LFZ further underscores Nigeria as a compelling industrial hub within the West African coast and ideally orients itself in anticipation of the imminent single market regime under AfCFTA. We are particularly excited by the confidence demonstrated by pension fund managers and other institutional investors at this debut issue and we appreciate the team at InfraCredit, StanbicIBTC Capital and other parties to the transaction for this novel structure, which helps to de-risk the transaction and aligns the interest of different stakeholders”.

According to the CEO of InfraCredit, Chinua Azubike, “It has been exciting working with Lagos Free Zone Company on this landmark transaction. It further demonstrates our commitment towards inclusive access to long term local currency finance for infrastructure development. Interestingly, LFZC has set a new benchmark in the Nigerian domestic debt capital market, as the first 20-Year Corporate Infrastructure Bond in Nigeria, elongating the corporate bond yield curve and reinforcing the prospect for Nigerian Corporates to raise long term finance within the local market.

The LFZC Bonds validates the appetite of domestic pension funds and other institutional investors in financing viable long term infrastructure assets. We would continue to partner with all relevant stakeholders in executing novel strategies towards unlocking domestic capital for infrastructure finance, in addition to creating quality asset classes for diversifying investment portfolios of local institutional investors”.

Also commenting on the transaction, Funso Akere, Chief Executive of Stanbic IBTC Capital Limited, said: “Stanbic IBTC Capital, FBNQuest Merchant Bank and Radix Capital Partners are delighted to have advised LFZC on this landmark 20-year Infrastructure Bond issuance, which evidences the depth and liquidity of the Nigerian debt capital markets and aligns with the pension fund industry’s growing demand for quality long-dated assets. The success of the transaction demonstrates investors’ confidence in the vision and purpose of the Lagos Free Zone and we thank the Board and Management of LFZC for giving the Issuing Houses a free hand to guide the process to successful completion.

Supporting infrastructure development is a key pillar for Stanbic IBTC and we are very pleased to have acted as Lead Issuing House to this landmark infrastructure bond issuance, which is the longest tenor corporate bond issuance in the history of the Nigerian debt capital markets.”

Funso noted that LFZC is focused on delivering essential infrastructure to ease the cost of doing business and facilitate the entry of global industrial brands into Nigeria, which is expected to boost sustainable development, galvanize economic growth and improve the livelihoods of Nigerians, while also deepening the Nigerian debt capital markets through the issuance of innovative debt instruments.

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Investors Oversubscribed for Access Bank US$500 Million Senior Unsecured Eurobond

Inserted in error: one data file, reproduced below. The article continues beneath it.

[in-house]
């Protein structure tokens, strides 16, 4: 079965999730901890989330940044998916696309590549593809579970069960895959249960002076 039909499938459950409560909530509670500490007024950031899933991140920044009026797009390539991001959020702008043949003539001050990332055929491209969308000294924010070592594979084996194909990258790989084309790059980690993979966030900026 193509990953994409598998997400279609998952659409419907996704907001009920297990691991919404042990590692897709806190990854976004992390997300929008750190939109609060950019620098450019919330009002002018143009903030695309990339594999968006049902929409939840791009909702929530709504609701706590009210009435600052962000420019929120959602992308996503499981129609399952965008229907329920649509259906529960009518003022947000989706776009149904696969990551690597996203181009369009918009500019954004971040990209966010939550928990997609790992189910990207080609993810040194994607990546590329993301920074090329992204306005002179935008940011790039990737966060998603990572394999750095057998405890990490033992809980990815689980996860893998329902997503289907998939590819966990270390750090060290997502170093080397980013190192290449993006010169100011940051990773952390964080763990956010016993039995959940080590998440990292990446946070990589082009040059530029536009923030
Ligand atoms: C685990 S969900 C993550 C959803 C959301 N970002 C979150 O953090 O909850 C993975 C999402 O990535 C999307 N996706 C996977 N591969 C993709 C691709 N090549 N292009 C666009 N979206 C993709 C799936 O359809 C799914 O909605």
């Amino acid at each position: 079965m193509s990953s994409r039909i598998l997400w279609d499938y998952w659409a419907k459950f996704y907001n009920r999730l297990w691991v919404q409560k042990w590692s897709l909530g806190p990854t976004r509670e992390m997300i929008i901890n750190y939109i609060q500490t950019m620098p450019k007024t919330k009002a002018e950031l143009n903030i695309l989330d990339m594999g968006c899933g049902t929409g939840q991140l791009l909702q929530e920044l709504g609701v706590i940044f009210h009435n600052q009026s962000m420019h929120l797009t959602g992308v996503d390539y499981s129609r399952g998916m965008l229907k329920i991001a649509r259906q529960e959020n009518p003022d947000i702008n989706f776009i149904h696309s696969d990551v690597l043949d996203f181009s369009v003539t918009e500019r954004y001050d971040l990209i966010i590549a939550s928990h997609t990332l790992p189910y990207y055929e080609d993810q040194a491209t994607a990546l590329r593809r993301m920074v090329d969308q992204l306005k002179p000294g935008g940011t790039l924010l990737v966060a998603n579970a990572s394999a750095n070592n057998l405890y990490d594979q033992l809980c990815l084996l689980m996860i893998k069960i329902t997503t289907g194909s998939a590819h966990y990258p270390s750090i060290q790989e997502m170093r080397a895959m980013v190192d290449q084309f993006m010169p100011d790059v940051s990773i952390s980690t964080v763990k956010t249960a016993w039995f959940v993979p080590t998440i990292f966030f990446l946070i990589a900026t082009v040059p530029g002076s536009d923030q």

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Access Bank Plc strong financial position has continued to attract global investors to the bank’s financial instruments despite the ongoing global challenges and limitations.

Investors oversubscribed for the bank’s $500 million Senior Unsecured Eurobond issued under Access Bank’s $1.5 billion Global Medium-Term Note Programme. The lender offering received over three times oversubscribed orderbook of over $1.6 billion, the largest orderbook for a Nigerian bank Eurobond.

According to a statement signed by Sunday Ekwochi, the bank’s secretary and seen by Investors King the fund will help enhance the capacity of the Bank to support its general banking process and provide medium term funding for the lender.

The Senior Eurobond is a 5-year unsecured note (144A/RegS) is listed on London Stock Exchange and it will mature in September 2026 with a yield and coupon rate of 6.12 percent. The interest is payable semi-annually in arrears.

Speaking on the success of the Eurobond, Herbert Wigwe, Group Managing Director, said: “At Access Bank we remain committed to our vision to become the World’s Most Respected African Bank and Africa’s Gateway to the World. The success of our USS500 milion Senior Unsecured Eurobond is yet another stride towards the realisation of that vision and underscores our investors confidence in the Access Bank story. We are pleased with the diversity of the order book and the success of this issuance further strengthens our resolve to deliver on our strategic objectives”.

Absa, Barclays Bank, JP Morgan and Standard Chartered acted as Joint Bookrunners on the transaction; and Chapel Hll Denham and Rand Merchant Bank acted as Financial Advisors and Joint Bookrunners.

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Zambia Bonds Rally After Leader Tweets He’ll Pay Creditors

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Zambian President Hakainde Hichilema took to Twitter on Thursday to assure creditors that they’ll be paid, having warned in an interview with Bloomberg this week that the southern African nation’s debt burden is bigger than previously thought. The country’s bonds rallied.

Hichilema, who defeated Edgar Lungu in last month’s election, needs to negotiate new terms with external lenders after Zambia became Africa’s first pandemic-era defaulter 10 months ago. Using the nickname “Bally” — local slang for dad —  the new president said he would pay.